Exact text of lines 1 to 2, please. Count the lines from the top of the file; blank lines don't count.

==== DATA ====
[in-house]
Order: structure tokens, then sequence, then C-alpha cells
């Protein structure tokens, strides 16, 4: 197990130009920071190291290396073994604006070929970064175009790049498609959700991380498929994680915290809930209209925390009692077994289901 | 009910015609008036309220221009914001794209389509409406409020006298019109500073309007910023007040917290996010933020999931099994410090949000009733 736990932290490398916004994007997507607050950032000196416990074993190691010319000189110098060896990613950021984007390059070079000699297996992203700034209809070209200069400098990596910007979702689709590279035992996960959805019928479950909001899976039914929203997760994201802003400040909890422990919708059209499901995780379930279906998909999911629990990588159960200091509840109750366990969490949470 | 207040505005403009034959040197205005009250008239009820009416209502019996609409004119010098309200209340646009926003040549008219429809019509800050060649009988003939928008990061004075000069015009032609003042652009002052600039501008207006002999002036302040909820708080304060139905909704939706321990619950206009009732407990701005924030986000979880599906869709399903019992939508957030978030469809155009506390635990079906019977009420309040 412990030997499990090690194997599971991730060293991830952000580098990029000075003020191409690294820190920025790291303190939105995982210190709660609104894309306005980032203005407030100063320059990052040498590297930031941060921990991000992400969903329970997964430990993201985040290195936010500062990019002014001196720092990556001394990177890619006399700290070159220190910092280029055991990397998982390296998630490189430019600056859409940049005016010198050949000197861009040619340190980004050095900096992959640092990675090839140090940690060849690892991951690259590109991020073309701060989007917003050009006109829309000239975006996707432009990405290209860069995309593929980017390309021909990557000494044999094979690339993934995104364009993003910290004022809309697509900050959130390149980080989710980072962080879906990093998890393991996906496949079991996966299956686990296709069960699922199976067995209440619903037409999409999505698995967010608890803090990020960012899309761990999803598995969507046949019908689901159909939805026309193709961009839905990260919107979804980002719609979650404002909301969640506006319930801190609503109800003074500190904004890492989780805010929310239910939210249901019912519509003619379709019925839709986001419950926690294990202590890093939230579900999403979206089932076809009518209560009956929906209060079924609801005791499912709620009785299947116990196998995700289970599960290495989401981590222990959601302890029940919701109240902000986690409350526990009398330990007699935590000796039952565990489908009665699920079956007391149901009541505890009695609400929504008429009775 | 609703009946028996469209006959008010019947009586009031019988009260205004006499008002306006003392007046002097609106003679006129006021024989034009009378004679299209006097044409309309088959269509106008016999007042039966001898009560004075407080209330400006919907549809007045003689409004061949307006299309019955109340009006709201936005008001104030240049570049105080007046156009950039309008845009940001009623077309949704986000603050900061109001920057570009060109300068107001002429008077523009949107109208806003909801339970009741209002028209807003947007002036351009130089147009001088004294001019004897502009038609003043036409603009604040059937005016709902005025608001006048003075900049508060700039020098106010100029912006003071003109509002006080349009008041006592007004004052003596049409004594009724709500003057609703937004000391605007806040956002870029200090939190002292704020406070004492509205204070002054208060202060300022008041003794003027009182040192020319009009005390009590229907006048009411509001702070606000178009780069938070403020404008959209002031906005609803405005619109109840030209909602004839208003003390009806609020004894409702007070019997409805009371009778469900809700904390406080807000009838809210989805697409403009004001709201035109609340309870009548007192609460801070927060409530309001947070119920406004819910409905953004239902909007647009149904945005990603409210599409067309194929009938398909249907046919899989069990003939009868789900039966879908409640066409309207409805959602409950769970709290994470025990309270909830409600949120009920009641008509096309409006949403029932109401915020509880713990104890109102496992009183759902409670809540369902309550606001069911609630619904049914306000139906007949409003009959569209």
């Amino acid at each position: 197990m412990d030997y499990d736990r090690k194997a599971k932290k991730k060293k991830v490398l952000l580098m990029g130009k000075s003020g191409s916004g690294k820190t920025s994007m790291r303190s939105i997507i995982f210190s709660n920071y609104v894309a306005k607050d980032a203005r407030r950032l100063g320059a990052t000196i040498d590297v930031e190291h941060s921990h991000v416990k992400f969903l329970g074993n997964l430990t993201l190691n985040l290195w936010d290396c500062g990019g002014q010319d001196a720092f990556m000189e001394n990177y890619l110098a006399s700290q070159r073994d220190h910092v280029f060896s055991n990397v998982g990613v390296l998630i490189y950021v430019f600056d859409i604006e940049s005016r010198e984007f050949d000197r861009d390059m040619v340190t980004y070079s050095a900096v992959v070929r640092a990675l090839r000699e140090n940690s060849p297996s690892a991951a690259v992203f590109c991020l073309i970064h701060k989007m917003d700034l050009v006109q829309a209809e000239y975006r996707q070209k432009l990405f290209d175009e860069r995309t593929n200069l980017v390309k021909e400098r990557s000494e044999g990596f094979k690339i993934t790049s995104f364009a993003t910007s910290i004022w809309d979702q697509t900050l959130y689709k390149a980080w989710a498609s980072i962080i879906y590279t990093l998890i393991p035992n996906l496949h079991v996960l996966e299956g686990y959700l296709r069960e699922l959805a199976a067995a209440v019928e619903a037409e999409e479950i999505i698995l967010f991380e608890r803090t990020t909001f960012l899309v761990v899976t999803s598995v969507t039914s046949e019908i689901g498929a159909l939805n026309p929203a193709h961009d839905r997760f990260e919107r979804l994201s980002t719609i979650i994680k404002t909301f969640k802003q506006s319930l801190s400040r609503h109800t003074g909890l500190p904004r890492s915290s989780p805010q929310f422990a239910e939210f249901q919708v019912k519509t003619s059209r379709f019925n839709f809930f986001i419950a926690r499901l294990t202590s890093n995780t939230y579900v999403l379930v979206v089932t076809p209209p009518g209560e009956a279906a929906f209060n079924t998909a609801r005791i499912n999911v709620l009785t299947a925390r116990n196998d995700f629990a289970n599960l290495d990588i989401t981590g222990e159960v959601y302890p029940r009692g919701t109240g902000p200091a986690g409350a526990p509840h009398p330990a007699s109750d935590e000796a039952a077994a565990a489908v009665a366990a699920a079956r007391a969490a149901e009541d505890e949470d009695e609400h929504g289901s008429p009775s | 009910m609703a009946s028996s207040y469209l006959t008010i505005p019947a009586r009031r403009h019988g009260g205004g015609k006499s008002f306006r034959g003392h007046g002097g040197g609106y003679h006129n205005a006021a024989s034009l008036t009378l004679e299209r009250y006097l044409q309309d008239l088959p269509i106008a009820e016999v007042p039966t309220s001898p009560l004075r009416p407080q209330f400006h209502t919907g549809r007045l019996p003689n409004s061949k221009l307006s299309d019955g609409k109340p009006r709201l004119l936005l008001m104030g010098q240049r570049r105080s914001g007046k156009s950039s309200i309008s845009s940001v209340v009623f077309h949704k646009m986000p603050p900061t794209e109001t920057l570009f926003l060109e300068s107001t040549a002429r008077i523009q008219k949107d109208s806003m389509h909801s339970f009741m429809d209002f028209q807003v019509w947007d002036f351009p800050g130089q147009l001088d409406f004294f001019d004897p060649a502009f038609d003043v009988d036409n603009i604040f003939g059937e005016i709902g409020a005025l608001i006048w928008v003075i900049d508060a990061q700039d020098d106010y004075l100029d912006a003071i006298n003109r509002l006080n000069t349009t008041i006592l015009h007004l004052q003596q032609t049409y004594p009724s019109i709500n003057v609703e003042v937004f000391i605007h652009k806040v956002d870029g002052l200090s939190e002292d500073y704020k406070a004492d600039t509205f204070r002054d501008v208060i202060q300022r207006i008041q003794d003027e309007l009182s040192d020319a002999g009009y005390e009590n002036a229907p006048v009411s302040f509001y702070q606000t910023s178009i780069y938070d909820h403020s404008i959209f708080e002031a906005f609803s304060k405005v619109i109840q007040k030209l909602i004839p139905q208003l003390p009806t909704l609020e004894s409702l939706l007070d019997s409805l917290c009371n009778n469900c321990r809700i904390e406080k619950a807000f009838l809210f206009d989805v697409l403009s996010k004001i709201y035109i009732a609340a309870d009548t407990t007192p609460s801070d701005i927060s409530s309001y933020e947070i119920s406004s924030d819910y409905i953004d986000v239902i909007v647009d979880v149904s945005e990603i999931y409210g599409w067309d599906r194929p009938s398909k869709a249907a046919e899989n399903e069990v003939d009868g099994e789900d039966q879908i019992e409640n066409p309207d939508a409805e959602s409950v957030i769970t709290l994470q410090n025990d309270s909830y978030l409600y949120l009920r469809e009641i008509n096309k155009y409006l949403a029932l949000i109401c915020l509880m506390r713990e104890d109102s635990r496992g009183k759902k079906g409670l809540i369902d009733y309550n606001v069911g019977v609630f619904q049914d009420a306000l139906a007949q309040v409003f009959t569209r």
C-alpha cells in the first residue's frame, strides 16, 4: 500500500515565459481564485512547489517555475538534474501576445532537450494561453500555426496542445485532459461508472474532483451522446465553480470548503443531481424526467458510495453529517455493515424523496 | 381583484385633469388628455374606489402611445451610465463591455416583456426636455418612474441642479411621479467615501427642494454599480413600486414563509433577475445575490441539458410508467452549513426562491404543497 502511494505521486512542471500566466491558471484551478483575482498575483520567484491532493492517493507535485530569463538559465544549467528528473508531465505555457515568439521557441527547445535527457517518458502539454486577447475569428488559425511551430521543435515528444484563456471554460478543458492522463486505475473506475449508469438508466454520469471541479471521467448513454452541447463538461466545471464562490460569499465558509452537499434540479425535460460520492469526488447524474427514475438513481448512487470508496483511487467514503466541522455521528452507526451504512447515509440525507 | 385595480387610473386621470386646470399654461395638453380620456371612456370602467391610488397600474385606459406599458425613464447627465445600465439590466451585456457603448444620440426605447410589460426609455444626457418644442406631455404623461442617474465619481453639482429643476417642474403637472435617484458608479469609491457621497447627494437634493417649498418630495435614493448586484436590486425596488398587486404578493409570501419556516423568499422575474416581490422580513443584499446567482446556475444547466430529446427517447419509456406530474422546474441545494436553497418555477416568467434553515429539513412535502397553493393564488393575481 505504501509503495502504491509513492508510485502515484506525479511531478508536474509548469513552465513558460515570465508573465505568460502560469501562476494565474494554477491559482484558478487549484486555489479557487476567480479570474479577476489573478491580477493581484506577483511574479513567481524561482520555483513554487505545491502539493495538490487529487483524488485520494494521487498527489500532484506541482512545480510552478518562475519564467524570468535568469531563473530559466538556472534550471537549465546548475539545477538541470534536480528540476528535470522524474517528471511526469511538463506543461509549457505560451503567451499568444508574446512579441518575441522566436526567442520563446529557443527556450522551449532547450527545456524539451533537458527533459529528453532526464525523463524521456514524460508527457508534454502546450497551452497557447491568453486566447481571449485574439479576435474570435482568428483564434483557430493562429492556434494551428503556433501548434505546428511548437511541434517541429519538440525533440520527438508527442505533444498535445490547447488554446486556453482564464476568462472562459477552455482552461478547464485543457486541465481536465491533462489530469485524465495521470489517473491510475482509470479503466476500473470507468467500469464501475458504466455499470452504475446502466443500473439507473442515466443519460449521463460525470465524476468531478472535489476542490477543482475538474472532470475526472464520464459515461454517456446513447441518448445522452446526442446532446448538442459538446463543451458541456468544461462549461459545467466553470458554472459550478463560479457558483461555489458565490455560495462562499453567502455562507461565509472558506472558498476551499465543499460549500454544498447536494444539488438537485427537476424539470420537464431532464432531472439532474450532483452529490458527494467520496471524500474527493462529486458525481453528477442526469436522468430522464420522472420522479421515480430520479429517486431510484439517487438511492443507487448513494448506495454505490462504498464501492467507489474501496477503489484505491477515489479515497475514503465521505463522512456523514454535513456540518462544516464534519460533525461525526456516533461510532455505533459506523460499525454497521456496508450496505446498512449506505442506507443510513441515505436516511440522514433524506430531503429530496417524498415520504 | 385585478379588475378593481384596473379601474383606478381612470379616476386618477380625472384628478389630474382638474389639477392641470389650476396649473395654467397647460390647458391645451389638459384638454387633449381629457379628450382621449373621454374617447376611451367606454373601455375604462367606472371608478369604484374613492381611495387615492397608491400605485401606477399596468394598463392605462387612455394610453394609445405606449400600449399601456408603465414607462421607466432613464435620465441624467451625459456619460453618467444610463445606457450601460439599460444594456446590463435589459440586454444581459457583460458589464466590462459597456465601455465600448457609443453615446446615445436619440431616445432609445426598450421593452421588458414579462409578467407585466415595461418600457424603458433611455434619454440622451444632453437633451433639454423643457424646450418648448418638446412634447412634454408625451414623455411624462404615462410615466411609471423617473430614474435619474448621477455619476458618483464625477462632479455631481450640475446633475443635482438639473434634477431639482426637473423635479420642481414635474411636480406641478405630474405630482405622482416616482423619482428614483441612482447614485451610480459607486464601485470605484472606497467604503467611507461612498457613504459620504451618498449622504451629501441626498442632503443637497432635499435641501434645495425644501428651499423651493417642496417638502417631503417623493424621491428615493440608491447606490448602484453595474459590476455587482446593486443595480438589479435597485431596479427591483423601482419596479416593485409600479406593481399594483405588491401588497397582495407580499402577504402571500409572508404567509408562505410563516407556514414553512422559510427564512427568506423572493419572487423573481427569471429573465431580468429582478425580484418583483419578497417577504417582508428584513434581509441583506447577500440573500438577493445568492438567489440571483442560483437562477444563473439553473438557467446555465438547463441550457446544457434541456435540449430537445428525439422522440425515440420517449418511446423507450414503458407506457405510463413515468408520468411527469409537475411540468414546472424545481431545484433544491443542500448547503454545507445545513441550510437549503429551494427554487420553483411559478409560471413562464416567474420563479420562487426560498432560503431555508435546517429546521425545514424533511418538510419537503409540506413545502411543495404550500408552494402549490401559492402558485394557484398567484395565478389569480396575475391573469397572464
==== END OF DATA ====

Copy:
[in-house]
Order: structure tokens, then sequence, then C-alpha cells